A: In addition to their weak security defenses, data stolen from health care organizations is extremely valuable. It is 10 times more valuable on the black market than credit card data, because it is a very complete data set and it is data that can’t easily be changed. It goes beyond date of birth and social security number. Patient information also includes name, address, financial information, credit card information, medical history and prescriptions. The most valuable information is the information that is hard or impossible to change, like your social security number. Information that can be easily changed, like credit card numbers and passwords, is less valuable because it has a shorter life span.


Q: Other than trying to gain access to personal information, could hackers try and render hospital services useless by shutting down servers as well as medical equipment to make it harder to treat patients and increase extortion amounts to turn these devices back on?

A: Yes, definitely. This happened to MedStar Health – a Maryland-based health care system – when they were infected with ransomware last year. It was reported that when the ransomware took down their network, they were unable to provide radiation treatment to cancer patients for days. Not being able to provide cancer treatment is a huge deal. But if ransomware takes down the network in the emergency room where people are showing up with critical injuries and every second is precious, the stakes are even higher. Sadly, it could result in loss of life.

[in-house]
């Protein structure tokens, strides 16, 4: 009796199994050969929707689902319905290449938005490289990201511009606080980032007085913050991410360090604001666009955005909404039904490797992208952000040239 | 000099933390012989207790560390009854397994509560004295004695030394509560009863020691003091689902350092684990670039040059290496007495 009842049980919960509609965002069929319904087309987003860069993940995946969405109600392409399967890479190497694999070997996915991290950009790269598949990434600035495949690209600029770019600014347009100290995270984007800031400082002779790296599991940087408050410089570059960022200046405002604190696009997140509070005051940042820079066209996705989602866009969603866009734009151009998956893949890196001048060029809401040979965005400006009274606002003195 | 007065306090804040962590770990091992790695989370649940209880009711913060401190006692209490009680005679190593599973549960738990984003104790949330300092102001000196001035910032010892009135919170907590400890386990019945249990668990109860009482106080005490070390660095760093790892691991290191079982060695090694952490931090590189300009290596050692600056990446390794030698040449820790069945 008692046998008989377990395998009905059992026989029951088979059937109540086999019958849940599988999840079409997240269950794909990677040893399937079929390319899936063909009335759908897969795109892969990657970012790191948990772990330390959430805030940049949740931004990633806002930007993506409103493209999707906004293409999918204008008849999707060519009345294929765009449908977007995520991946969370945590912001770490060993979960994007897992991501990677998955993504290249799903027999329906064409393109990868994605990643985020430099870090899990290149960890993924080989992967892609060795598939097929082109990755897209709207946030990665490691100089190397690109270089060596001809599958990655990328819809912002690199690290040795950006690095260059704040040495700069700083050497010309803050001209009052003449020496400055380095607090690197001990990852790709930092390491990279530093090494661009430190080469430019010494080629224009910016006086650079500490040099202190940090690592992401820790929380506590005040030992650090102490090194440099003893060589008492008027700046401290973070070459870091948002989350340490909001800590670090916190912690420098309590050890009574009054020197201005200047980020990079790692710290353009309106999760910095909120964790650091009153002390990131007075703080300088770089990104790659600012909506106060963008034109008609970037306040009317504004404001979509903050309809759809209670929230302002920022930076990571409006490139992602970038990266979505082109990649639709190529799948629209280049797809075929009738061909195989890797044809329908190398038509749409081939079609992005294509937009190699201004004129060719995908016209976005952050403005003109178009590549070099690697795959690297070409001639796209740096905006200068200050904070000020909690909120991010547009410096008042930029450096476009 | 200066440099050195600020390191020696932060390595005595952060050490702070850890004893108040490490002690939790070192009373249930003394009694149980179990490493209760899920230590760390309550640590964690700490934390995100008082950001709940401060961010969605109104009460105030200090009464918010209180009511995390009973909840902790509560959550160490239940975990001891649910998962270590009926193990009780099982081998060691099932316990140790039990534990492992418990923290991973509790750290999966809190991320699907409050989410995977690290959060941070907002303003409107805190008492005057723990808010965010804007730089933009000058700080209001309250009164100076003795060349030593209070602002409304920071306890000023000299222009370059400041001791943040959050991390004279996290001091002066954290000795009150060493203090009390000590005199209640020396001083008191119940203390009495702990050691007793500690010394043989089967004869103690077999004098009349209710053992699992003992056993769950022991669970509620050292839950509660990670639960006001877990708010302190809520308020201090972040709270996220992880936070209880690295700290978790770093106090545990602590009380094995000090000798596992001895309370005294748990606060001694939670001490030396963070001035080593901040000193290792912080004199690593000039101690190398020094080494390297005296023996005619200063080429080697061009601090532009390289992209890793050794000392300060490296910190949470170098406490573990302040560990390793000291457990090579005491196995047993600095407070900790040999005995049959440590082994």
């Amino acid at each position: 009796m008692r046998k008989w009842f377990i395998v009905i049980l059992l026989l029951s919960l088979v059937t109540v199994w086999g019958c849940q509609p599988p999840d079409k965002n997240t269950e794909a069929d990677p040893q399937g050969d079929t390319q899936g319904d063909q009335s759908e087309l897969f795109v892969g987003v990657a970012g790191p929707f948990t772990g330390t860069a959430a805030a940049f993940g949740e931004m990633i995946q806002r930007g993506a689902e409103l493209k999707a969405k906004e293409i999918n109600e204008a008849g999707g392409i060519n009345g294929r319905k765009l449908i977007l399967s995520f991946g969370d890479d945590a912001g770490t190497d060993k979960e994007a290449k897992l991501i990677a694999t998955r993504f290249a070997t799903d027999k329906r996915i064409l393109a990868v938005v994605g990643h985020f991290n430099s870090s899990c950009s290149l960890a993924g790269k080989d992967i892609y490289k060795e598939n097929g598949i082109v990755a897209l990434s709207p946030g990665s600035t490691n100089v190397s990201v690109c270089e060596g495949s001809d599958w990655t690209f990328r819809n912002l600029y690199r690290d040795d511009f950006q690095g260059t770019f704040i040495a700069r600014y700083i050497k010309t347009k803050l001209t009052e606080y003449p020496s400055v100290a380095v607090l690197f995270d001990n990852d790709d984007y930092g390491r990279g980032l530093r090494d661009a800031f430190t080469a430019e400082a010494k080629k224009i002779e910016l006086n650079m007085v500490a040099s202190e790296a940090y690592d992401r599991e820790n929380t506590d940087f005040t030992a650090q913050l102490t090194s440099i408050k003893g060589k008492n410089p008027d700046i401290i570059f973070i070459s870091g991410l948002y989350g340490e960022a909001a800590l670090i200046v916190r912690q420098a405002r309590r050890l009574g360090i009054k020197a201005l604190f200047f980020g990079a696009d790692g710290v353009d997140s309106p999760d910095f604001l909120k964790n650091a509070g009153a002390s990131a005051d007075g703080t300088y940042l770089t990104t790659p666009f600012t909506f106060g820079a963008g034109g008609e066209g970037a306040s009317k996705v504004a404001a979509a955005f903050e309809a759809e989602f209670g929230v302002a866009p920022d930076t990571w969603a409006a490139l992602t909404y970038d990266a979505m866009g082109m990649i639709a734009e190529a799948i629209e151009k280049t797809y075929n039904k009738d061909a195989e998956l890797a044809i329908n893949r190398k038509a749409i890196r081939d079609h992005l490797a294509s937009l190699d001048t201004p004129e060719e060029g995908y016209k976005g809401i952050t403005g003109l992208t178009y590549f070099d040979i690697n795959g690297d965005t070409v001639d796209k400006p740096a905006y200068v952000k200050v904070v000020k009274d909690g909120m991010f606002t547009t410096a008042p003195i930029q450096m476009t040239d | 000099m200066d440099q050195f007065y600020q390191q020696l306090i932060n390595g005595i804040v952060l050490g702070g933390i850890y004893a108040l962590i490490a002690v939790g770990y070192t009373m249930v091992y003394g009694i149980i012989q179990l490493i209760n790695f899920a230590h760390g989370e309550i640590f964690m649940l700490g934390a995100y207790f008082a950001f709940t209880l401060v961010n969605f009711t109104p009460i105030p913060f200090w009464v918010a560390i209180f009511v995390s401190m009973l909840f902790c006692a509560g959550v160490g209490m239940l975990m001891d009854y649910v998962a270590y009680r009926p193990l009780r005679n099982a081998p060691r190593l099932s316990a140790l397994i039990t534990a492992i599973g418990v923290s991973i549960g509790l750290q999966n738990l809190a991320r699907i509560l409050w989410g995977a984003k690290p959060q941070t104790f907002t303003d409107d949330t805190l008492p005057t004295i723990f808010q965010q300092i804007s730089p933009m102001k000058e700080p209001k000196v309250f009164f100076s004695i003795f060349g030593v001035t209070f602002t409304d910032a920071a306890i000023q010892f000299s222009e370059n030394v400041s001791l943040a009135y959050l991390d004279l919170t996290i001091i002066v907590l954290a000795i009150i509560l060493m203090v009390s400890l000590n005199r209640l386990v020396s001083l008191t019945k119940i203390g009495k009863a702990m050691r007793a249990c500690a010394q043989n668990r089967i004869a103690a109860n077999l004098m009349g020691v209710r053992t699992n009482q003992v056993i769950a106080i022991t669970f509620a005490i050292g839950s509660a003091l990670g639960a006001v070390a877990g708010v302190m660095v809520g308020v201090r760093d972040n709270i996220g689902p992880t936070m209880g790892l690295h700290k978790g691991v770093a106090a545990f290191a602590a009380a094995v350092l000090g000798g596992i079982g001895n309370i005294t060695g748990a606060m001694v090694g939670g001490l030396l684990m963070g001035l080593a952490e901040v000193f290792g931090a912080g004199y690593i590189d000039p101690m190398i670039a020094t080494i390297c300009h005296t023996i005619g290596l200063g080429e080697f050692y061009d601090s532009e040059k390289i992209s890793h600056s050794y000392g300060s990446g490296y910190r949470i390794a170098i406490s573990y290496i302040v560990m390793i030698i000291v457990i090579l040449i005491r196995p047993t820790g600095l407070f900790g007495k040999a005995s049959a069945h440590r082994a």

Q: Do health care institutions lag in the adoption of new technology and, therefore, security? If so, why is that the case?

A: Yes. The reason for that is that a health care organization's priority is delivering quality care. Everything else takes a back seat to that. Budgets and resources are prioritized accordingly, so IT and security budgets are too small to properly protect the organization. The irony is that IT and security do impact patient care. If the network is down due to a ransomware attack, then the organization is unable to provide quality care to patients. It's an issue of missing the bigger picture because of being too focused on what's immediately in front of them.

Q: What types of products being offered by cybersecurity companies are not helpful or may even be counterproductive?

A: I'm skeptical about security awareness training. Humans are the weakest link in any organization, so the concept of training your employees to identify malicious emails and links sounds great on the surface. And from what I’ve seen these programs usually are successful in reducing the number of phishing emails employees click on. My issue is that it only takes one employee to click on one malicious link to take down the entire network. So even if the security awareness training is successful in reducing the number of phishing emails employees click on to a mere 1%, I see it as an ineffective use of an organization's security budget because the end result is the same whether the organization has 1% of employees clicking on malicious links or 60% of employees doing so – the network will be compromised. – by Ryan McDonald

For more information:

Zuly Gonzalez can be reached at